Friday, March 9, 2007

Ford's Disease: Octophenia

I still think that Quadrophenia was one of the Who's best works, and indeed one of the greatest rock albums of all times. It has a coherency and level of energy not seen in any of their other concept works,and marked a pivotal point in the band's career. It also marked a key time in the development of post-war Britain, mods and rockers battled it out on the seafronts of England's south and east coasts marking the struggle between the old-guard still looking backwards to WWII and the younger generation desparate for change, and for a future.

It tells the story of Jimmy, a youg 60s mod who is so internally conflicted that he doesn't just have schizophrenia, he has quadrophenia.

Imagine then the state of Ford as they too try and deal with the multiple personalites - read "badges" - that inhabit Dearborn these days. Here's my summary of their current state-of-affairs:

Ford: bog-standard badging, mass market boxes, and cars that are about as far from aspirational as you can get. Mustang was a nice try but honestly, a live axle in the 21st century? And never, ever, let Marketing tack on a plastic spoiler at the back, OK?

Lincoln: appealing only to a core demographic so old that oxygen cylinders and colostomy-bag holders are on the options list.

Mercury: a complete joke. Pick any standard Ford model, throw on it a different grill, a bit more chrome and add $4,000 to the price. Crass commercialism meets brain-dead buyer.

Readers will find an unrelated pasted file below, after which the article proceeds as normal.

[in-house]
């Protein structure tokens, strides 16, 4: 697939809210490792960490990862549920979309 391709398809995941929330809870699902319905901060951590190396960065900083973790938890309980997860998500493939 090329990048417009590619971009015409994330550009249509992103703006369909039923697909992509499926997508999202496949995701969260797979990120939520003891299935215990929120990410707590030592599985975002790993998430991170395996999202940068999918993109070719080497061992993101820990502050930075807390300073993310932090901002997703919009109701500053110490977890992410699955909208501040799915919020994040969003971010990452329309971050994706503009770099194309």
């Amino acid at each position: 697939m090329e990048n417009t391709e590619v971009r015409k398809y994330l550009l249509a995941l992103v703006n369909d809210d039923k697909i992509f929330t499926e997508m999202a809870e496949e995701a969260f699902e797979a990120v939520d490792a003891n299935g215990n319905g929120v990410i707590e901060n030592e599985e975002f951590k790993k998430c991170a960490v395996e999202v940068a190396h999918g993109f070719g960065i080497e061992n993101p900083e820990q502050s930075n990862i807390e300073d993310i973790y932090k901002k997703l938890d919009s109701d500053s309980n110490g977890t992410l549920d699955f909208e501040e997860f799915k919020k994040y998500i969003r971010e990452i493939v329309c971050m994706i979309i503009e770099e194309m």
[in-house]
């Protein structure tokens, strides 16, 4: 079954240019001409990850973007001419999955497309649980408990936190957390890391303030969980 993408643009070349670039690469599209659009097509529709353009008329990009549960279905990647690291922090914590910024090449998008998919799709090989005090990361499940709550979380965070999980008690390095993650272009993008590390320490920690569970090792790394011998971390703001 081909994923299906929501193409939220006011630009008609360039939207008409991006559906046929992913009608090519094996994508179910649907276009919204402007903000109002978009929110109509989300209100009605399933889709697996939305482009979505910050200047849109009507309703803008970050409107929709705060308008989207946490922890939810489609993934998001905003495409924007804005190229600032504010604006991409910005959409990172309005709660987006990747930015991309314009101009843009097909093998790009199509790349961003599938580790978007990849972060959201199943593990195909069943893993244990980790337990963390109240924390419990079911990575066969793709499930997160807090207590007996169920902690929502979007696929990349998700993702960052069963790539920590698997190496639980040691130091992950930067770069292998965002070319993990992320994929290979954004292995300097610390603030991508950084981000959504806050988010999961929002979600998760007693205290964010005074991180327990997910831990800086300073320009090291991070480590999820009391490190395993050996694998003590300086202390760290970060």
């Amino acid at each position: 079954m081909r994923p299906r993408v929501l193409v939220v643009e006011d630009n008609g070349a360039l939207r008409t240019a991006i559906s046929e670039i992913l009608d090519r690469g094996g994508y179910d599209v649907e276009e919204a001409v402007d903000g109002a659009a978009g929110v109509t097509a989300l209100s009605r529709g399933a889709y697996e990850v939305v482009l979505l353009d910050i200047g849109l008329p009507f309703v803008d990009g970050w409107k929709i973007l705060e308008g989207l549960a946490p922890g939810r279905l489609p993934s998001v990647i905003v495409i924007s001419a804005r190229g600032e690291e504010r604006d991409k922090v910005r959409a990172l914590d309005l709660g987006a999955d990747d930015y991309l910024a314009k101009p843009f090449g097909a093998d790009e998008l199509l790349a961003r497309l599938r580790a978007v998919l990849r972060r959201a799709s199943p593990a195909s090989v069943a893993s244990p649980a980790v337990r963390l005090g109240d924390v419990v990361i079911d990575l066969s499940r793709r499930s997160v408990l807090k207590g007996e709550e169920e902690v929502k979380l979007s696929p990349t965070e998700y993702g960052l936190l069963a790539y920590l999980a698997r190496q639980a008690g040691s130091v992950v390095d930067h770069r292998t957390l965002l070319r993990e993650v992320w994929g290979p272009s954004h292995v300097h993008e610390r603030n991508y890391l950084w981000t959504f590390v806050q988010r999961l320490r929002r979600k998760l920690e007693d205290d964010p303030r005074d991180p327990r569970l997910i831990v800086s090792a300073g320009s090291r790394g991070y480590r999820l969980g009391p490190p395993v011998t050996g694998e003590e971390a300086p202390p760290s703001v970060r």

Mazda: the good news is that they only own a bit of it. The bad news is that they own any of it at all. Marketing department staffed by infantiles who live in a city tower-block somewhere and ride bicycles.

Volvo: an entire line-up targeted at the affluent-end of the surburban soccer-mon brigade. Fine, but hardly a viable long-term business. Some day real soon Ford will stick their own deeply-suspect styling cues into the mix, cut costs and quality and you can wave Volvo good bye, if you haven't already done so.

Land Rover: a money pit that drank cash to get it up to even a basic level of reliability, and a brand that Ford still doesn't know how to sell properly, despite the vehicles finally starting to, well, start for one thing. The quality is now there, but the marketing and sales is MIA.

Jaguar: a case study in how to devalue a brand that you bought to add class to the company line-up, but then allow managers in Europe to sign-off lineups including hideously underpowered estate cars and low-end vehicles a plenty. Go figure.

Aston Martin: finally, something Ford did right. Preserve and enhace the marque; use it as the flagship engineering brand, showcasing what Ford can do when it's allowed to; re-build all the sex/power/majesty of the earlier cars and, finally, turn a profit, something unheard of in the entire history of the company. Nice one.

So then, you might ask, as Ford tries to stop the headlong slide over the cliff into bankruptcy, what's their first step on the road to a cure? They sell Aston Martin of course, the only thing they have of value, for less than a billion bucks and smiling all the while. Well that should keep the lights on at Mercury for another couple of months so all right with the world then.

When quadrophenia finally got too much for Jimmy, and in a final moment of clarity and insight, he realised that he'd never be the best at anything. Mediocrity and a future that would lead him nowehere except into misery and pain, he rode his GS scooter off the cliffs above Brighton to his death. Finally, one thing he could do right and do it to completion. Now he'd be remembered, recognised even, and it was some kind of revenge on those who couldn't "see the real me".

To cure it's ills, it's octophenia if you will, Ford carves out the only one of it's personalities that is interesting, worthwhile or valuable. Welcome to heptophenia, Ford. All the same pain as before, but now without the passion, hope and desire. The cliff's that way ->

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